Tarboosh. O what can ail thee, horoscope reader, alone and palely loitering? Make sure you treat yourself to an electric bath and a session in a sensory deprivation tank. The Bale of Gas in your House of Stupidity has incalculable effects. You will stand on the steps of the Insane Asylum, and hundreds of men and women will stand below you, with their upturned faces. Among them will be old men crushed by sorrow, and old men ruined by vice; aged women with faces that seemed to plead for pity, women that make you shrink from their unwomanly gaze; lion-like young men, made for heroes but caught in the devil's trap and changed into beasts; and boys whose looks show that sin has already stamped them with its foul insignia, and burned into their souls the shame which is to be one of the elements of its eternal punishment. A less impressible person than you would feel moved at the sight of that throng of bruised and broken creatures. A hymn will be read, and when the preachers strike up an old tune, voice after voice will join in the melody until it swells into a mighty volume of sacred song. You will notice that the faces of many are wet with tears, and there will be an indescribable pathos in their voices. The pitying God, amid the rapturous hallelujahs of the heavenly hosts, shall bend to listen to the music of these broken harps.
Nixon. Vile dribbling goblins covered in boils will make life difficult today.
A third of the world's starling population lives in North America. The fact that possibly over a billion starlings roam the skies is due to one man, a rich New York drug manufacturer named Eugene Schieffelin, who in 1890 released eighty imported starlings in Central Park as part of his thoroughly sensible plan to introduce to the United States all the birds mentioned in the works of Shakespeare. Those who do not love starlings see them as pests, and indeed it is not unknown for a hungry flock to devour twenty tons of potatoes, spread histoplasmosis, and make life difficult for bluebirds and woodpeckers. Attempts to reduce or scare off pesky starlings have included the use of artificial owls, radio broadcasts of the starlings' alarm call, Roman candles, and a mass publicity drive to encourage people to eat starling pie (with recipes).
“We turned back through the city, and walked along watching the zopilotes with their bald heads and foul dingy-black plumage. They were sitting in compact rows on parapets of houses and churches, and seemed specially to affect the cross of the cathedral, where they perched, two on each arm, and some on the top. When some offal was thrown into the streets, they came down leisurely upon it, one after another; their appearance and deportment reminding us of the undertaker's men in England coming down from the hearse at the public-house door, when the funeral is over.” — Edward Burnett Tylor, Anahuac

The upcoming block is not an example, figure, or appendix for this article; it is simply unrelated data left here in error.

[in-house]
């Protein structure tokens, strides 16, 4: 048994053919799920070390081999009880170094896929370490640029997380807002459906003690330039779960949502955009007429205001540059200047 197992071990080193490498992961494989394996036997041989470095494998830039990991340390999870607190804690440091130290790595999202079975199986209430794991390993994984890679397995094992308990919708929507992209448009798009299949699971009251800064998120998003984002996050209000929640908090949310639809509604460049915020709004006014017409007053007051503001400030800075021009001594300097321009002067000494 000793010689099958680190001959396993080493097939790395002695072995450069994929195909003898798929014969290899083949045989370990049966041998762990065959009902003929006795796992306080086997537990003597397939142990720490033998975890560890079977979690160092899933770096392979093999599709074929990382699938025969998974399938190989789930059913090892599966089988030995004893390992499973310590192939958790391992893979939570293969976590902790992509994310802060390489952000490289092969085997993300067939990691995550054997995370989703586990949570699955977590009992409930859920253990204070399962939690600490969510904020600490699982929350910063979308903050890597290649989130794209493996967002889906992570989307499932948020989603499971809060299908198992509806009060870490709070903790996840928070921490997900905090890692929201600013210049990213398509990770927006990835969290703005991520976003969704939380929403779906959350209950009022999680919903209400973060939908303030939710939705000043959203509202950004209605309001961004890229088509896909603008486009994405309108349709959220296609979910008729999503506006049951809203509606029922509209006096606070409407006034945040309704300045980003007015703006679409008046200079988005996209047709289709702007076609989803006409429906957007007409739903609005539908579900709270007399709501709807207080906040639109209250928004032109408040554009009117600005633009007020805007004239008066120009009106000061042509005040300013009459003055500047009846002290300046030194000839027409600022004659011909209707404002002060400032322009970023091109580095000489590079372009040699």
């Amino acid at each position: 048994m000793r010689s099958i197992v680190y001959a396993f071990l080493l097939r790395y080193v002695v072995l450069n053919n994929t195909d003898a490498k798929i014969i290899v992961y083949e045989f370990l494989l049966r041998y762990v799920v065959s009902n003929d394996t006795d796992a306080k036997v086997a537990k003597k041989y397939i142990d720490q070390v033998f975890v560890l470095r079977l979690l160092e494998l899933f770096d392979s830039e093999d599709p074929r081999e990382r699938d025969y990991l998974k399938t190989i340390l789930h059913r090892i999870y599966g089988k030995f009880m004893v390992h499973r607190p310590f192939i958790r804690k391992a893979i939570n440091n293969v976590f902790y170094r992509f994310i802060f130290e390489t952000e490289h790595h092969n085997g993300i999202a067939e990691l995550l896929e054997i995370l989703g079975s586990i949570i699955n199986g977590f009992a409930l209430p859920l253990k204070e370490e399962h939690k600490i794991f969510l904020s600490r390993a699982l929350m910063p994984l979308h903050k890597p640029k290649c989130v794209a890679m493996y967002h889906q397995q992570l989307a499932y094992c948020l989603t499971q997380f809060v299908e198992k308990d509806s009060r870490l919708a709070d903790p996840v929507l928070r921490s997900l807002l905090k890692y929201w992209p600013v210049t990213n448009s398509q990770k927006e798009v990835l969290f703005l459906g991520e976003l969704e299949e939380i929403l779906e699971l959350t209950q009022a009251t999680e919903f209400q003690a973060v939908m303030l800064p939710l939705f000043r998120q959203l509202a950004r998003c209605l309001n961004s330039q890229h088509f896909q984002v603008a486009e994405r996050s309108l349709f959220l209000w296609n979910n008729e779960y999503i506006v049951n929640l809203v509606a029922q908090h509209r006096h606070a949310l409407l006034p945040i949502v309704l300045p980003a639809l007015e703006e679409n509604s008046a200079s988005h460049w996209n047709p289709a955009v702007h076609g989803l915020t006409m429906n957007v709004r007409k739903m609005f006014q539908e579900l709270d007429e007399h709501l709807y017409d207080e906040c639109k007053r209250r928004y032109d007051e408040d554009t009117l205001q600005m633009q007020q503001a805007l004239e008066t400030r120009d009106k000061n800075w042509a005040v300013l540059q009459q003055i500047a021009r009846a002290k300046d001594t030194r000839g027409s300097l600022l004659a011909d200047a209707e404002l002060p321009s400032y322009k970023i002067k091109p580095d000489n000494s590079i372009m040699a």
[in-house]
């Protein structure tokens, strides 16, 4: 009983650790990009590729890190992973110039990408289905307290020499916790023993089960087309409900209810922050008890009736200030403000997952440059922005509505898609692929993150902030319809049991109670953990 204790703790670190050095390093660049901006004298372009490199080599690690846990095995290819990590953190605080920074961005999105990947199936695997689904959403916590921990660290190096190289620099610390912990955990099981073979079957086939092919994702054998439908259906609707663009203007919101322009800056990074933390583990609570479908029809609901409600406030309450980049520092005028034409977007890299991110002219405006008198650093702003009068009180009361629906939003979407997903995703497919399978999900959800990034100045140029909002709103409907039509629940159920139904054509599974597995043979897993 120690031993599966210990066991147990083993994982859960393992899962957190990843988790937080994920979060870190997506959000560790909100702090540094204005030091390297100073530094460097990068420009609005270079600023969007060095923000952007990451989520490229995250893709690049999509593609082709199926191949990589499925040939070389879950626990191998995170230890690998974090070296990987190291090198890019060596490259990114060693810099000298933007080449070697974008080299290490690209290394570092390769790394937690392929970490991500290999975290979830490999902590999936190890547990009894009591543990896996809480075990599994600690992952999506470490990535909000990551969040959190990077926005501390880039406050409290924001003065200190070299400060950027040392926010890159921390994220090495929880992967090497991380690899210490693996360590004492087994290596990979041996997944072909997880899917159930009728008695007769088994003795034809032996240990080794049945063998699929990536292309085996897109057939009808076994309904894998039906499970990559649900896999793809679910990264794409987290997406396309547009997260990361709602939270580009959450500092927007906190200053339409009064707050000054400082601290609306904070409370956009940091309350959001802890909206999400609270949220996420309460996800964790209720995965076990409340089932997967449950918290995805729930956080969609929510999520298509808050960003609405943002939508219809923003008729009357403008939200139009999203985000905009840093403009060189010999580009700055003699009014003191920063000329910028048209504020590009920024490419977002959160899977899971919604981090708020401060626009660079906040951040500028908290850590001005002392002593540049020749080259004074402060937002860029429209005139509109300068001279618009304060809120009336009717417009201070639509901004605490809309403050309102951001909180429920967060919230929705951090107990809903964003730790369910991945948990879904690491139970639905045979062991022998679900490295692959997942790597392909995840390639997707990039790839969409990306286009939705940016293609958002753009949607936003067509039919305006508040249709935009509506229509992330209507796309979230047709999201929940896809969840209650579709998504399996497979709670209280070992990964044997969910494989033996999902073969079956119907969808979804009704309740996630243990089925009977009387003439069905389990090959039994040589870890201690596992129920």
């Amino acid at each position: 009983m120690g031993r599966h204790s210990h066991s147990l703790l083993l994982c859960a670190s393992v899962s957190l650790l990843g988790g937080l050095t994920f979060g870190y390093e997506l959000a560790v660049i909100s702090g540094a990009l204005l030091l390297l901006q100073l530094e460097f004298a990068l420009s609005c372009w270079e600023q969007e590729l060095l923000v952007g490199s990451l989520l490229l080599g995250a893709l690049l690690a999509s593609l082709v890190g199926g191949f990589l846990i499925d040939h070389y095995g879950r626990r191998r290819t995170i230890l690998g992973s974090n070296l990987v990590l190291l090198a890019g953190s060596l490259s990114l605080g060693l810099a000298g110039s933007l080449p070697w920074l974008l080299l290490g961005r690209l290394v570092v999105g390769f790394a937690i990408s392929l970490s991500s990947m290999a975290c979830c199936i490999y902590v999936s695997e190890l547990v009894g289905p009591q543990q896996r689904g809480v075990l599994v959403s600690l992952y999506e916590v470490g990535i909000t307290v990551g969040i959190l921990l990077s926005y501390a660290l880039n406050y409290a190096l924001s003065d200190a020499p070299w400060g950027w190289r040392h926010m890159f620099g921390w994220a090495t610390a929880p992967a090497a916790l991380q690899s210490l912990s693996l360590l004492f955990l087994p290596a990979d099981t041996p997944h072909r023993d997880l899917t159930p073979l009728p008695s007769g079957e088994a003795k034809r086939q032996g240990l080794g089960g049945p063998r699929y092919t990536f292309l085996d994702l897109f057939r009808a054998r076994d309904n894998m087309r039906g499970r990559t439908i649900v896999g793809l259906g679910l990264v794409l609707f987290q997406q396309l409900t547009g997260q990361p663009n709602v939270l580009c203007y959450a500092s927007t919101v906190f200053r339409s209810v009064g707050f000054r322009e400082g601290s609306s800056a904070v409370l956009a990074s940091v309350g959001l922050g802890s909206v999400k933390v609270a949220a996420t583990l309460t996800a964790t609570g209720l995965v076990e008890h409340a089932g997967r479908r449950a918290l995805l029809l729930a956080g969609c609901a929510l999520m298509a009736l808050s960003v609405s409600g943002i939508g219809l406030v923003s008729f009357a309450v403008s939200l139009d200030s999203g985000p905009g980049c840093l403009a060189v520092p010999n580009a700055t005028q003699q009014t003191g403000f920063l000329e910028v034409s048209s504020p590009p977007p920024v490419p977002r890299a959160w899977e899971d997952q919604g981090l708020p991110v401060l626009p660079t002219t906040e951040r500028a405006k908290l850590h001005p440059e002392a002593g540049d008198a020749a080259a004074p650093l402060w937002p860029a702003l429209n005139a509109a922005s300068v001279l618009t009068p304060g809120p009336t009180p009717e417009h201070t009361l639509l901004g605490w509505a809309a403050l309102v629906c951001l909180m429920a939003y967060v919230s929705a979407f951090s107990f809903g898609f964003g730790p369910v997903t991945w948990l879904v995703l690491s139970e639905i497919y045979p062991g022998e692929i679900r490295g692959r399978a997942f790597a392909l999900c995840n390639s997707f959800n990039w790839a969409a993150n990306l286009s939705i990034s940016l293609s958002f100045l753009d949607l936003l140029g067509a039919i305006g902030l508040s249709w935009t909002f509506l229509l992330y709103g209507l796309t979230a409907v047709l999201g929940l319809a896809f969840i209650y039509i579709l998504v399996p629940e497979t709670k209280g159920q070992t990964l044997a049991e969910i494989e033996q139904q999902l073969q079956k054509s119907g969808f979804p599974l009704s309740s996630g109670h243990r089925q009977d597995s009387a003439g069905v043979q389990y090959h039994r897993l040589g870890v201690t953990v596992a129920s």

Hollywood has familiarised us with swarms of killer bees, but the subject of homicidal beekeepers is one which has been sadly neglected. Max Décharné has brought to my attention a rare mention of a murderous apiarist in the print media. Reporting on the convulsive reaction to drug-fuelled athletes in Greece, yesterday's Observer reported:
Kederis may now retire rather than fight disciplinary proceedings which look inevitable. Until last Thursday, he was Greece's most popular man. Now he, and Thanou, are seen as traitors. Greeks are united in contempt for the pair bringing such shame on their country at an event they hoped would mark its triumphant emergence as a modern European country. ‘They should be strung up,’ said Litsa Sarantou, a beekeeper. ‘No,’ added retired bank employee Nassos Kafezopoulos. ‘They should be shot.’
Max does not say that he has put aside all his current projects in order to write an opportunistic potboiler in which fearful Hellenic sprinters are pursued by a vigilante beekeeper armed with a rope and a noose, but I am sure he is just hiding his light under a bushel.
There is a book about the birth of the Beatles, called something like The Day John Met Paul, giving a blow-by-blow account of the day in 1957 when the twosome first encountered each other, the idea being, I suppose, to show how this seemingly mundane twenty four hours had epochal consequences. I have often thought a more fitting topic for such a volume would be the initial meeting of Snowflake and Prig, the women who paired up to create what was for me the most exciting publishing firm of the twentieth century.
Potus John F Kennedy was, famously, in office for little more than a thousand days - one thousand and thirty six, to be exact. By one of those coincidences that seems more significant than it actually is, Snowflake & Prig (Publishers) Ltd existed for an identical length of time, although happily, in the bookish case, no assassin's bullet, from schoolbook depository or grassy knoll or elsewhere, was involved in their demise.